Andi Dorfman, the next star of ABC’s reality dating show “The Bachelorette,” is many things. She’s a prosecutor in Atlanta. She’s a fan favorite who took a guy to a date at a gun range. And she’s Jewish.
“The Bachelor” and “The Bachelorette”’s casting process has roots in the Old Testament, with each series leading to the next. A rejected hopeful who catches on with the audience will be promoted from supporting role to lead. Bachelor Sean begat Bachelorette Desiree, who begat Bachelor Juan Pablo, who begat Bachelorette Andi.
However, “fan favorite” is a relative term, and regular viewers of the show (they’re known as Bachelor Nation) have already gone online to weigh in on Dorfman’s coronation as the next Bachelorette. Some of the criticism makes sense — “She was mean to Juan Pablo, and I don’t want her to be mean to the guys who come on the show” — but some of it has a distinctly harsher tone.
“She’s kind of obnoxious,” wrote one critic, lobbing a complaint that comes up whenever a woman, Jewish or otherwise, says anything that differentiates her from a doormat. “I think the male contestants prefer blonde Bachelorettes,” wrote another. Another dubbed her “a brat.”. Several compared Dorfman to Grumpy Cat, complaining that her mouth points downward too much.
In other words, some people on the Internet would really like Dorfman to be less Jewish if she expects anyone to fall in love with her on national television.
Yet it’s these stereotypically “Jewish” traits of bossiness and determination that made Dorfman popular with The Bachelor audience to begin with. When she reached the final three, she stormed off the show and told off the star, Juan Pablo Galavis. Dorfman said that during their alone time in the show’s “Fantasy Suite,” Galavis admitted that she was his fourth-place he pick but kept her over a single mother because it would be inappropriate to have sex with a woman who had a child.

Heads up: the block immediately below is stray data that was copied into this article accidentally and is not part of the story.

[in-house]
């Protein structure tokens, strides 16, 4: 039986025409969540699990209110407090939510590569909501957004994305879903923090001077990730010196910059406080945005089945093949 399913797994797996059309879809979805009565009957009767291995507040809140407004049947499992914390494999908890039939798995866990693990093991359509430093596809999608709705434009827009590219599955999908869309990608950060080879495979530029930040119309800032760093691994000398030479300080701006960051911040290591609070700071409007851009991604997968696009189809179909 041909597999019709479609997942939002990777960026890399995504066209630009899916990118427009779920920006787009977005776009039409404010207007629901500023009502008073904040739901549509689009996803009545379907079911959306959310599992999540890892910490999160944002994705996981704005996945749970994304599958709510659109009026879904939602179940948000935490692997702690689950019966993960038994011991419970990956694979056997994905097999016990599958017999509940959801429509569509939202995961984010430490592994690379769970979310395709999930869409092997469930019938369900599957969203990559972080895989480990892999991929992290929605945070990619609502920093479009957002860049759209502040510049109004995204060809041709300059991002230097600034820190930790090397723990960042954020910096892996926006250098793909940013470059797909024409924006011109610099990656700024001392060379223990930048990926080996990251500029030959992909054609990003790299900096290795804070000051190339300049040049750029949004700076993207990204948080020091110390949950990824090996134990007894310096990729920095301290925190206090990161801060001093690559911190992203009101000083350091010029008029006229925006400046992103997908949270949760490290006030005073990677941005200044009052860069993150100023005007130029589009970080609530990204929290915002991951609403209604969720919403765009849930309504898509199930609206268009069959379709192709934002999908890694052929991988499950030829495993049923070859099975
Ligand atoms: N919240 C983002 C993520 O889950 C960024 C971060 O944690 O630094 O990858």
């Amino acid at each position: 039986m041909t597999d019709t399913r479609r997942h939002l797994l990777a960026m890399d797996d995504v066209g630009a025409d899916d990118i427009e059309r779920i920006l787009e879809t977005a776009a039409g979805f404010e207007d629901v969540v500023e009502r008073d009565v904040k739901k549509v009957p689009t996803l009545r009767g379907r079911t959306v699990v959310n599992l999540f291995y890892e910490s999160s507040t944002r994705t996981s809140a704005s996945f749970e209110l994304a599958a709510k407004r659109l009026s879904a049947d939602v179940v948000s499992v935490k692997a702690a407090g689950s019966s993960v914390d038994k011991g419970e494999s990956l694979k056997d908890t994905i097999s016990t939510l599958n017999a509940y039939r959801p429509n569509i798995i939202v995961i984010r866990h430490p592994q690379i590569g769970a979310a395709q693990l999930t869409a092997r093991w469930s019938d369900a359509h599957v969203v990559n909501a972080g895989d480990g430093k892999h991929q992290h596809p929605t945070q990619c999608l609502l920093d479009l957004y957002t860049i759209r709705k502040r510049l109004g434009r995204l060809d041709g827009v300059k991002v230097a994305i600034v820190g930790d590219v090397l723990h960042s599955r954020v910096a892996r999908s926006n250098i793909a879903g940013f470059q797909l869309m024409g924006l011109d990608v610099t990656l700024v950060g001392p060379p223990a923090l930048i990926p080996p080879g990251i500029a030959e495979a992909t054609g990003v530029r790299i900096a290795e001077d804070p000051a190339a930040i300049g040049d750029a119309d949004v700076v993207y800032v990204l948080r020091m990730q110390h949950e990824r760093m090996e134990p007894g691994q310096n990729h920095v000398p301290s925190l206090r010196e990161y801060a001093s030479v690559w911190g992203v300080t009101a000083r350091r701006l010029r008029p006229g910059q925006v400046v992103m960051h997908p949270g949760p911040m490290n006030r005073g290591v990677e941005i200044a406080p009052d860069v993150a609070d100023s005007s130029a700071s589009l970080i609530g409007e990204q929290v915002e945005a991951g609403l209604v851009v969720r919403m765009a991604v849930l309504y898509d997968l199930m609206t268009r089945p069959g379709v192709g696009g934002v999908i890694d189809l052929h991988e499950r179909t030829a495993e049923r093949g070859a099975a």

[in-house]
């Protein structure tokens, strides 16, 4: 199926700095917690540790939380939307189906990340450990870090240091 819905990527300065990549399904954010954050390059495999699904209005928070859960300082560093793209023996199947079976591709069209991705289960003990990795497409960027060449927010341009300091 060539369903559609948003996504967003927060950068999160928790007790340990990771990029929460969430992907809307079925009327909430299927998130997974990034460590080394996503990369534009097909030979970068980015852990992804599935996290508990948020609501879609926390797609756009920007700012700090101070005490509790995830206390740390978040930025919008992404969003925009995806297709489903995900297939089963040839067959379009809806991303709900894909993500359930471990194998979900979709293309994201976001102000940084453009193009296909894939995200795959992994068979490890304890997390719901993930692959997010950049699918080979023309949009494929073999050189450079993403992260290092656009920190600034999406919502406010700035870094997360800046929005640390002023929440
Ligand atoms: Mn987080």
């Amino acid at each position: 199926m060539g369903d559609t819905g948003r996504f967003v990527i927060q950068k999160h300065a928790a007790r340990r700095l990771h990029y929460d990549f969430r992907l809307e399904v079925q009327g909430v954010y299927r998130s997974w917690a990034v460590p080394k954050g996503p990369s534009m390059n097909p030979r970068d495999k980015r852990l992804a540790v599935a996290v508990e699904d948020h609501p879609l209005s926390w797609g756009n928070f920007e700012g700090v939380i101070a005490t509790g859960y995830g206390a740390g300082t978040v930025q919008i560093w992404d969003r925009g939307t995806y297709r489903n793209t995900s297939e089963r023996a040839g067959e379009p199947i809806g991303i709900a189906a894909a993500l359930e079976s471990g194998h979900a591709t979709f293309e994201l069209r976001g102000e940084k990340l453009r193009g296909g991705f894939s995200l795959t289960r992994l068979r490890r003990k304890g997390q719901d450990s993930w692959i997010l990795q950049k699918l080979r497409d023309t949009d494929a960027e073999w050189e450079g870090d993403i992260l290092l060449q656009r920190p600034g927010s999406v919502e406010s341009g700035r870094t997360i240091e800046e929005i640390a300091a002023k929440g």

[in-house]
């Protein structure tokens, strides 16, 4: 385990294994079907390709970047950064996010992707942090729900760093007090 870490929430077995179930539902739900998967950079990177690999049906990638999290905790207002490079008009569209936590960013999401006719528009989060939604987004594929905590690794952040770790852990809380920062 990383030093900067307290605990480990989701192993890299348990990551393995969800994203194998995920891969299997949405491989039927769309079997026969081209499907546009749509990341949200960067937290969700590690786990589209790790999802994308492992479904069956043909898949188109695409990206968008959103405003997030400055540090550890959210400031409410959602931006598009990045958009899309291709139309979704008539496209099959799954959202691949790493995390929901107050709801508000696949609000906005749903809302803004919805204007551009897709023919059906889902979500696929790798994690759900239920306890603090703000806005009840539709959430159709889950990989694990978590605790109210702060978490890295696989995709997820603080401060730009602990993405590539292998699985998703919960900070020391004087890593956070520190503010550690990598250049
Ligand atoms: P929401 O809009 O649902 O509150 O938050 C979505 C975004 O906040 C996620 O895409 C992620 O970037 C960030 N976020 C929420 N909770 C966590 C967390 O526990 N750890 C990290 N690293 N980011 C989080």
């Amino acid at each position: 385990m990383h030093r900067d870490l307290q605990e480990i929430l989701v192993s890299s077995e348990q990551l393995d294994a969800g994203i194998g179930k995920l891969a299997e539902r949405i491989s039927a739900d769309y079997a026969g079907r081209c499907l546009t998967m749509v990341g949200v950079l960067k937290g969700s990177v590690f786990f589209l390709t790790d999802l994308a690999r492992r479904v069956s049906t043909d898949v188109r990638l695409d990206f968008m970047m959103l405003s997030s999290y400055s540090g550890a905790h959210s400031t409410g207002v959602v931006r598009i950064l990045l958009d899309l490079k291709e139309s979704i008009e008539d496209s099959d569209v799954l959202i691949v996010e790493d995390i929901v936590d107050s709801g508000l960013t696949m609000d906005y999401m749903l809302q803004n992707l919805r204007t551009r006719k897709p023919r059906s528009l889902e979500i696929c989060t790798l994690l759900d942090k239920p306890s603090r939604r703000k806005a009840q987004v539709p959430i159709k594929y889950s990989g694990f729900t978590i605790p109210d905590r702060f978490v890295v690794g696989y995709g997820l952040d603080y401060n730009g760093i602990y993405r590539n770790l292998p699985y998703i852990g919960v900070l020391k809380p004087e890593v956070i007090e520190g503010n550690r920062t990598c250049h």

On a show where women often talk about how they’ll die if they don’t make it through to the next round (in Bachelor parlance, “accept this rose”), Dorfman decided a rose wasn’t worth the trouble and bailed of her own volition. On an anti-feminist show, it was an explicitly feminist act.
Until then, Dorfman had been a somewhat forgettable contestant — but her kiss-off of a Bachelor who seems to be unpopular with both viewers and producers made her a breakout star. However, it sounds like a lot of people prefer Dorfman’s tough prosecutor persona in smaller doses.
Though Dorfman is the first Jewish Bachelorette, she isn’t the first Jewish contestant in the show’s history. Bachelor Jason Mesnick, best known for proposing to one woman in the series finale and then later dumping her on live TV to be with the runner-up instead, is of Jewish heritage but doesn’t identify religiously. His now-wife, Molly Malaney, is Catholic.
And a previous Bachelorette, Ashley Hebert, fell in love and later married her pick from the show, JP Rosenbaum. During their televised courtship, Ashley met JP’s family, who showed her embarrassing pictures from their son’s bar mitzvah. When they married — in a lavish ceremony paid for by ABC and aired live — they had an interfaith ceremony.
Here are some words that were not used to describe Mesnick or Rosenbaum: Bossy. Obnoxious. Bitchy. Grumpy Cat. Mesnick was roundly — and deservedly — criticized for dumping his fiancée on live TV, but he was judged for his actions, not for the way his smile may or may not have looked or what color his hair was.
In her tirade against Galavis, Dorfman complained that he hadn’t tried to get to know her as a person, that he hadn’t asked any questions about her political or religious beliefs. This could simply mean that Dorfman found Galavis shallow, but it hints at what kind of woman Dorfman is – and what kind of a Bachelorette she could be.
Although the show’s stars usually have very little input into who gets cast as their potential love interests, it would be interesting to watch Dorfman choose men who are also passionate about their beliefs. And that may also mean that she’s interested in finding a Jewish spouse, or at least one who is willing to have frank and honest conversation about religion and compatibility. In other words? Dorfman seems to want a real man. I just hope that she can find him in a sea of stunt-casted male models.